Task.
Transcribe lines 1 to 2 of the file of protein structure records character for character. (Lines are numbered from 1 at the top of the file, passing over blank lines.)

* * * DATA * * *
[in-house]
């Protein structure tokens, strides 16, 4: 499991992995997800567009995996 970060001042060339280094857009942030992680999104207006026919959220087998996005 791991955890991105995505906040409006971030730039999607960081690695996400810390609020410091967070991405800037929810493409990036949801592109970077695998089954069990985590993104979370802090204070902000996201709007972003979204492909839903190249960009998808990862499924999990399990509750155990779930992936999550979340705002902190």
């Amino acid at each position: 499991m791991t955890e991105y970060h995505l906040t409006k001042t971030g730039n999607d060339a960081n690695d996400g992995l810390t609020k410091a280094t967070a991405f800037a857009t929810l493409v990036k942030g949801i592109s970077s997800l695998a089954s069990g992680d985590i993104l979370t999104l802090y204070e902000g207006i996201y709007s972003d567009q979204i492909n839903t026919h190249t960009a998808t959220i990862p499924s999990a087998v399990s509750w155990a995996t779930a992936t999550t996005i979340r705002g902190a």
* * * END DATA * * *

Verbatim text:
[in-house]
């Protein structure tokens, strides 16, 4: 499991992995997800567009995996 970060001042060339280094857009942030992680999104207006026919959220087998996005 791991955890991105995505906040409006971030730039999607960081690695996400810390609020410091967070991405800037929810493409990036949801592109970077695998089954069990985590993104979370802090204070902000996201709007972003979204492909839903190249960009998808990862499924999990399990509750155990779930992936999550979340705002902190």